Ben: Yeah, it's like the whole sorting thing. It's a lot more than the part where you just, you know, make yourself actually attractive to other people. It's a signaling game. And it's about being good at catching the right signals, and sending the right signals and not winding up being Michael Stipe completely confused about what signals you're sending.

[B sings: I'm choosing my confession.]

There's a reason why it's a good song, right? It's hard to work out the right level of ambiguity, right? Do I text now or tomorrow. Is just an emoji Okay? Which out of the 50 faces that, you know, 50 different versions of smiley face do I use? Does she want me to kiss her that like these are all error prone questions, and everybody gets them wrong sometimes, yeah.

Liz: Yeah, let me let me just say that some guys really over interpret friendliness. Sometimes guys just need to cool your jets.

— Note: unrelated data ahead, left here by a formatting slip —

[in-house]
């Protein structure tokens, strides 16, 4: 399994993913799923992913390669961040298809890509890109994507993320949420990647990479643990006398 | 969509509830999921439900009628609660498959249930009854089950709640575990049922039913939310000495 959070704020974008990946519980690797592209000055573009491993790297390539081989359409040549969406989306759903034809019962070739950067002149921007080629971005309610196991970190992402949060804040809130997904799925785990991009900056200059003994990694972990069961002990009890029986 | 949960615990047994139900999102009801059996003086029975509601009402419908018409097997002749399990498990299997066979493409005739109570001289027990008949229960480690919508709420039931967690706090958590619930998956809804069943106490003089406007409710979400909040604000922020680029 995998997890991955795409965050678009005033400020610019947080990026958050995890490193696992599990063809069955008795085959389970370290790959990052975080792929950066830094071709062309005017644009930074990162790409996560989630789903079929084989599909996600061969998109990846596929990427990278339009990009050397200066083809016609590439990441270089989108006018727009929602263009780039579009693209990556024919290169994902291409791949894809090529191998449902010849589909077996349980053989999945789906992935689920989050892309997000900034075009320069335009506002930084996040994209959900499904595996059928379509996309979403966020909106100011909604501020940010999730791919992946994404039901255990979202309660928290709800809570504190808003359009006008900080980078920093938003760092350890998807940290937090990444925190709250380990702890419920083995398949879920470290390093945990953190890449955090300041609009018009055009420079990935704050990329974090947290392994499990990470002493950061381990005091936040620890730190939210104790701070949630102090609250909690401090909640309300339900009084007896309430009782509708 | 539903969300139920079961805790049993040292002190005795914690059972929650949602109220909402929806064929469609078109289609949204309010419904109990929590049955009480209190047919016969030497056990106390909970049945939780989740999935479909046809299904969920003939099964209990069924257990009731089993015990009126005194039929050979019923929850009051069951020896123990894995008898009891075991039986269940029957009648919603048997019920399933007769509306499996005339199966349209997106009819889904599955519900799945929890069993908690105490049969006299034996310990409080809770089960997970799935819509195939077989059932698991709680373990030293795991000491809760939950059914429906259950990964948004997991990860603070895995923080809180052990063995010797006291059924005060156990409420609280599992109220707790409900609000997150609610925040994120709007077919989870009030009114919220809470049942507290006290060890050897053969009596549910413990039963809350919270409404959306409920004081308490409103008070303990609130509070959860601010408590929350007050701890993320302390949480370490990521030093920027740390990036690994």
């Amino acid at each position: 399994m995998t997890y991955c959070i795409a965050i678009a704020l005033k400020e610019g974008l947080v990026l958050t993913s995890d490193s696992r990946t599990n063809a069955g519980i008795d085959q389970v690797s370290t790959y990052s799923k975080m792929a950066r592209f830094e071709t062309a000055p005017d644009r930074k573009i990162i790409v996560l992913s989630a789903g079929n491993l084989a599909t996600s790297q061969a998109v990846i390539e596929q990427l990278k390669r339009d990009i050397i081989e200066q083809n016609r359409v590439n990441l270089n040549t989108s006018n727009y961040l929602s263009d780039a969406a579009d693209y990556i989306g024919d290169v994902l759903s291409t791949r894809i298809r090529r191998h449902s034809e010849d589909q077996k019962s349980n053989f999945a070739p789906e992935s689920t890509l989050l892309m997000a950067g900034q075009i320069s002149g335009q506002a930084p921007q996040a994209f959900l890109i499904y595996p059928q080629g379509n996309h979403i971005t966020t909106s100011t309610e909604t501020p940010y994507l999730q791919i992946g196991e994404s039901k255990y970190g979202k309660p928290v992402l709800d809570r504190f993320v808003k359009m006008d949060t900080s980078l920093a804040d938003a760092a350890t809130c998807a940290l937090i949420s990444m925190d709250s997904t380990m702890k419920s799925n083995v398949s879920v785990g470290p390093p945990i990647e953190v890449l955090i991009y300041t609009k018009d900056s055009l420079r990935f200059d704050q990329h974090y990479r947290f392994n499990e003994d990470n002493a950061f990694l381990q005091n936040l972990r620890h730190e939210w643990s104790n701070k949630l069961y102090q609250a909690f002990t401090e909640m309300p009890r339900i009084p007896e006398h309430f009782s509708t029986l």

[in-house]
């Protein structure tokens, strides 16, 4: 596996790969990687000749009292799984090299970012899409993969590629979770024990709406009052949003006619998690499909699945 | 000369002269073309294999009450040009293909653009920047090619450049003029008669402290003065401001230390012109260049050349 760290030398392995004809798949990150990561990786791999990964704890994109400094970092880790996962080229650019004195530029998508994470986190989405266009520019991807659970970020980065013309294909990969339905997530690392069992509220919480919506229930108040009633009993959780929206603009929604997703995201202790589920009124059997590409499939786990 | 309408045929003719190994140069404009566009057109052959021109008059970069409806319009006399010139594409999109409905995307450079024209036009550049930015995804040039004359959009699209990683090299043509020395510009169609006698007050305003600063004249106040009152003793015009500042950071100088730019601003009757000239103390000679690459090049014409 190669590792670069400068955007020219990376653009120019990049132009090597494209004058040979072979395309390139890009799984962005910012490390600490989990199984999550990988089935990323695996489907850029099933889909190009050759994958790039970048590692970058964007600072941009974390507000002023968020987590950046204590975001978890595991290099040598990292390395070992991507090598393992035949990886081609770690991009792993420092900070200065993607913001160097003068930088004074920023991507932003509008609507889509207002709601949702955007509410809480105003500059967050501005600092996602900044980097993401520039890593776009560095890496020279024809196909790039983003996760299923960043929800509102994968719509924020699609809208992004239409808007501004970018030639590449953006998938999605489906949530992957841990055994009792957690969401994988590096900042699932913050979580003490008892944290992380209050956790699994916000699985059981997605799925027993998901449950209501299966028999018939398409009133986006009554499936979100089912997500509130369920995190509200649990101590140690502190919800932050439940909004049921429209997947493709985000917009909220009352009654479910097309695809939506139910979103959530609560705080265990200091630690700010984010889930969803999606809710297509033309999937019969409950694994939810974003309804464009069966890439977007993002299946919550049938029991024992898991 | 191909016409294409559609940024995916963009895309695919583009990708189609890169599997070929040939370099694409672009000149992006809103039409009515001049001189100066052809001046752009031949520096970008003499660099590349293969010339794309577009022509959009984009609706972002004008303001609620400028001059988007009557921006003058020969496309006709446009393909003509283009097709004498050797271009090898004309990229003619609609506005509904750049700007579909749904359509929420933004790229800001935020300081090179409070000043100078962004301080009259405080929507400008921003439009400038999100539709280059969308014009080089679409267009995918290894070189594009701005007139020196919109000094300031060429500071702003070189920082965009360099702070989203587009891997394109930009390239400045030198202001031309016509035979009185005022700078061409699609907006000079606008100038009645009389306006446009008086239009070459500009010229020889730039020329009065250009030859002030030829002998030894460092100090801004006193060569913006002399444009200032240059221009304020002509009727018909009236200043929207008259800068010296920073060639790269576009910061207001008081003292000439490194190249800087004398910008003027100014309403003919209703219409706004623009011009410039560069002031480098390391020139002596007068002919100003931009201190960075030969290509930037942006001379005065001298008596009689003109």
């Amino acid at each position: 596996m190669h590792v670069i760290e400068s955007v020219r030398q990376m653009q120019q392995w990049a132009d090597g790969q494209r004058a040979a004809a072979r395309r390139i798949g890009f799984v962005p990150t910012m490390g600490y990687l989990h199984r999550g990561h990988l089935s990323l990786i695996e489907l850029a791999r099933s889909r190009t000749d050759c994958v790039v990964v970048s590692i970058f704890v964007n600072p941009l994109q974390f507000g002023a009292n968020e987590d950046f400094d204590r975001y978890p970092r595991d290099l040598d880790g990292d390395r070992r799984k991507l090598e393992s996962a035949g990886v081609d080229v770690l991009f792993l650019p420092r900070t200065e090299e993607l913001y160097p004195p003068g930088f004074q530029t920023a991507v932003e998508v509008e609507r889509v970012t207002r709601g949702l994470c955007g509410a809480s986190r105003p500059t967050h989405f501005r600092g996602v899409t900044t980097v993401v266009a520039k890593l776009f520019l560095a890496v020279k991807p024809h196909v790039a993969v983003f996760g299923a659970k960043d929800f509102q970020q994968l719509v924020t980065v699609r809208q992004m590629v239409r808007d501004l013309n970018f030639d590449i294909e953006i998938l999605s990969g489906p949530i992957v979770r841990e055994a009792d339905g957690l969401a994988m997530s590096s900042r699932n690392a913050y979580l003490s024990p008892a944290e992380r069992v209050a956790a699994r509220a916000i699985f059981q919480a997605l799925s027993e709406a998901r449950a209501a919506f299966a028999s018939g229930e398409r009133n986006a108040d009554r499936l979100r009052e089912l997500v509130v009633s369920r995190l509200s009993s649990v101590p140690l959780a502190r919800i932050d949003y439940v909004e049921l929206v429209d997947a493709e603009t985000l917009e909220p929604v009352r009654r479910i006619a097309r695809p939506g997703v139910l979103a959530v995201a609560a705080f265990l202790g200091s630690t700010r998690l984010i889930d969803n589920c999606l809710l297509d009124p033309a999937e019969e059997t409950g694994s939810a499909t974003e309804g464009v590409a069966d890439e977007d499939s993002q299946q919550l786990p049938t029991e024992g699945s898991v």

Ben: So let's resolve this. How did you solve it all?

Liz: Well, then, I came to accept that I had to assess out which games people were playing and take them at face value. I had to accept that I wasn't going to convince someone to change his own rules for me. While people used to say there are other fish in the sea, I like to say LA is a toxic waste dump. Also. I left LA.

Ben: Wait, wait, do you have fish swimming in a toxic waste dump? Is that LA?

Liz: And in fact, I'm sure the LA river is full of them. But the reality about fishing and these ponds of potential mates is that most fish are going to be wrong for you. So you shouldn't seem overeager and just look at flirting for what it is, a fun activity that might lead nowhere.


Ben: Let's conclude with a line from my favorite game theorist Miss Manners, shall we?

Liz: Wait, wait?

Ben: Yeah, no Miss Manners. Etiquette is full of cool game theoretic considerations.

Liz: Well add it to the agenda, bub.

Ben: Okay, here's the line. "It is the essence of social flirting that no one, not even the participants, should be positive that anything more was intended than simple enjoyment and admiration.

[Exit music.]